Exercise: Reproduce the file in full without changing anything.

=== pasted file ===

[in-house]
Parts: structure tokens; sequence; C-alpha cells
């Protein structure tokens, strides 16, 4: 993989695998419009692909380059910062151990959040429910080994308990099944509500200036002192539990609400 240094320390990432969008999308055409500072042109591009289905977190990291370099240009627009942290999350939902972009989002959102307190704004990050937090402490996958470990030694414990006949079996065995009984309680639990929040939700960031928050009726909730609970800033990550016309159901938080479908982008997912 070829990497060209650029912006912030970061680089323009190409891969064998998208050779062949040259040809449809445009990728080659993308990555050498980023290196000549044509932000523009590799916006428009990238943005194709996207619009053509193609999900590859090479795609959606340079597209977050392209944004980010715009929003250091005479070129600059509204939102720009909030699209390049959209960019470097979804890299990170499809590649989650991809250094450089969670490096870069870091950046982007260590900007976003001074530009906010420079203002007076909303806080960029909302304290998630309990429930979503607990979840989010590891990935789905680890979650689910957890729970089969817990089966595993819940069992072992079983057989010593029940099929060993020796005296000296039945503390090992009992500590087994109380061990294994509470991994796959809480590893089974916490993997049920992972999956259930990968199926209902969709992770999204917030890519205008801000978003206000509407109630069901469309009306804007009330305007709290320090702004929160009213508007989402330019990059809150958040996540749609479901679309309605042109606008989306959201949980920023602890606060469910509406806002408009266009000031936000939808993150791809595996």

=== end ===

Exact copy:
[in-house]
Parts: structure tokens; sequence; C-alpha cells
């Protein structure tokens, strides 16, 4: 993989695998419009692909380059910062151990959040429910080994308990099944509500200036002192539990609400 240094320390990432969008999308055409500072042109591009289905977190990291370099240009627009942290999350939902972009989002959102307190704004990050937090402490996958470990030694414990006949079996065995009984309680639990929040939700960031928050009726909730609970800033990550016309159901938080479908982008997912 070829990497060209650029912006912030970061680089323009190409891969064998998208050779062949040259040809449809445009990728080659993308990555050498980023290196000549044509932000523009590799916006428009990238943005194709996207619009053509193609999900590859090479795609959606340079597209977050392209944004980010715009929003250091005479070129600059509204939102720009909030699209390049959209960019470097979804890299990170499809590649989650991809250094450089969670490096870069870091950046982007260590900007976003001074530009906010420079203002007076909303806080960029909302304290998630309990429930979503607990979840989010590891990935789905680890979650689910957890729970089969817990089966595993819940069992072992079983057989010593029940099929060993020796005296000296039945503390090992009992500590087994109380061990294994509470991994796959809480590893089974916490993997049920992972999956259930990968199926209902969709992770999204917030890519205008801000978003206000509407109630069901469309009306804007009330305007709290320090702004929160009213508007989402330019990059809150958040996540749609479901679309309605042109606008989306959201949980920023602890606060469910509406806002408009266009000031936000939808993150791809595996």